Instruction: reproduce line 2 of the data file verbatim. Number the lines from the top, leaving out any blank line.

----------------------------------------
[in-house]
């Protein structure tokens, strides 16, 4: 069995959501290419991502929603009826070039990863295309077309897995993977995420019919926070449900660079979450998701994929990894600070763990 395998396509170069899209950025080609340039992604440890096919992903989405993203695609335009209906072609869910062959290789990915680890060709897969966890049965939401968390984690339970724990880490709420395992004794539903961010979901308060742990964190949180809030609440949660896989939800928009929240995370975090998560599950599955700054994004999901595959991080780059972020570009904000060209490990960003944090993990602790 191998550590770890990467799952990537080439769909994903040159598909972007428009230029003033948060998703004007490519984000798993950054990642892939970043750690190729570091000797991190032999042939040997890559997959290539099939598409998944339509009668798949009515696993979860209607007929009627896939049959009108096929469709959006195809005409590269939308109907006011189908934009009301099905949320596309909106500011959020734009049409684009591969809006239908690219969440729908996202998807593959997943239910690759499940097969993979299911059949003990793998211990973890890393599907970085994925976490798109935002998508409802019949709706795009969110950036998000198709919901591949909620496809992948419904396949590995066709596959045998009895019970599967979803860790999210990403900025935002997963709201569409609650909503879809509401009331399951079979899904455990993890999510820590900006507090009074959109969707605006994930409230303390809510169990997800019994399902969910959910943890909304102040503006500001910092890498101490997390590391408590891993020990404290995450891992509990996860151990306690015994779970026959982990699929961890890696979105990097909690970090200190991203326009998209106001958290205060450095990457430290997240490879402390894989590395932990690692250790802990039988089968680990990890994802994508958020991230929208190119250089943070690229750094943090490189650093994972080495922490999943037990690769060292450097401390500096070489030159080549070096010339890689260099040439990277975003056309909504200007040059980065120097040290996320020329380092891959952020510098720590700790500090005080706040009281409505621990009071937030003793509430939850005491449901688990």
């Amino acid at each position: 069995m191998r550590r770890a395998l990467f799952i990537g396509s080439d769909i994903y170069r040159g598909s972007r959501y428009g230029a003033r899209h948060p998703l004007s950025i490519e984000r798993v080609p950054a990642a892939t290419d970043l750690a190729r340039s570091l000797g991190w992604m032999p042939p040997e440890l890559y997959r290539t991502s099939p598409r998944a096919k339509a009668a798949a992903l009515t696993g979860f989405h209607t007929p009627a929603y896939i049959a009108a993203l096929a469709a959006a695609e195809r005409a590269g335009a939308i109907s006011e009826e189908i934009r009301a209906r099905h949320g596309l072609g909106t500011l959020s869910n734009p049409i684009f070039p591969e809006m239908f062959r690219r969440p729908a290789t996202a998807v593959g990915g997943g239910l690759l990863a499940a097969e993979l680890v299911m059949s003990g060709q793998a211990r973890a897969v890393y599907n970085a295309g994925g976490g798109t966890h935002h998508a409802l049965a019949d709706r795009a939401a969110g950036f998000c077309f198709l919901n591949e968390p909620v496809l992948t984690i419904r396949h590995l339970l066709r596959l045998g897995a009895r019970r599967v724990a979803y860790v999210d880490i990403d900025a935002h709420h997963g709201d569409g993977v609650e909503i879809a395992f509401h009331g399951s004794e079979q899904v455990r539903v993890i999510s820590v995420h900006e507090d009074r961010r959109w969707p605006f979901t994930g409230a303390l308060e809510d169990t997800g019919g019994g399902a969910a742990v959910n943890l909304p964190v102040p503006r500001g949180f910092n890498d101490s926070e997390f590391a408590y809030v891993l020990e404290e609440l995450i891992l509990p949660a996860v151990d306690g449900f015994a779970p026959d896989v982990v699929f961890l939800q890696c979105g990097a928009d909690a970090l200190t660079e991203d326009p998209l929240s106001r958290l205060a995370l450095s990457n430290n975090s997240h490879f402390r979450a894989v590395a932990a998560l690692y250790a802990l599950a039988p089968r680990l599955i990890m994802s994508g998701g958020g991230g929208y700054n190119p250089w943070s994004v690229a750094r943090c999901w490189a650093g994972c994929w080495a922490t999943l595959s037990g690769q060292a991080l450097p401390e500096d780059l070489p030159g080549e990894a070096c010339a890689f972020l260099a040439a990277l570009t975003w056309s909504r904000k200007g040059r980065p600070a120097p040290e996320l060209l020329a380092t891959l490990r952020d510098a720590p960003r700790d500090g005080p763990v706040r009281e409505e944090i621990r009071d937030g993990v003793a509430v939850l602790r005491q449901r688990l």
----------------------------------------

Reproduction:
């Protein structure tokens, strides 16, 4: 069995959501290419991502929603009826070039990863295309077309897995993977995420019919926070449900660079979450998701994929990894600070763990 395998396509170069899209950025080609340039992604440890096919992903989405993203695609335009209906072609869910062959290789990915680890060709897969966890049965939401968390984690339970724990880490709420395992004794539903961010979901308060742990964190949180809030609440949660896989939800928009929240995370975090998560599950599955700054994004999901595959991080780059972020570009904000060209490990960003944090993990602790 191998550590770890990467799952990537080439769909994903040159598909972007428009230029003033948060998703004007490519984000798993950054990642892939970043750690190729570091000797991190032999042939040997890559997959290539099939598409998944339509009668798949009515696993979860209607007929009627896939049959009108096929469709959006195809005409590269939308109907006011189908934009009301099905949320596309909106500011959020734009049409684009591969809006239908690219969440729908996202998807593959997943239910690759499940097969993979299911059949003990793998211990973890890393599907970085994925976490798109935002998508409802019949709706795009969110950036998000198709919901591949909620496809992948419904396949590995066709596959045998009895019970599967979803860790999210990403900025935002997963709201569409609650909503879809509401009331399951079979899904455990993890999510820590900006507090009074959109969707605006994930409230303390809510169990997800019994399902969910959910943890909304102040503006500001910092890498101490997390590391408590891993020990404290995450891992509990996860151990306690015994779970026959982990699929961890890696979105990097909690970090200190991203326009998209106001958290205060450095990457430290997240490879402390894989590395932990690692250790802990039988089968680990990890994802994508958020991230929208190119250089943070690229750094943090490189650093994972080495922490999943037990690769060292450097401390500096070489030159080549070096010339890689260099040439990277975003056309909504200007040059980065120097040290996320020329380092891959952020510098720590700790500090005080706040009281409505621990009071937030003793509430939850005491449901688990």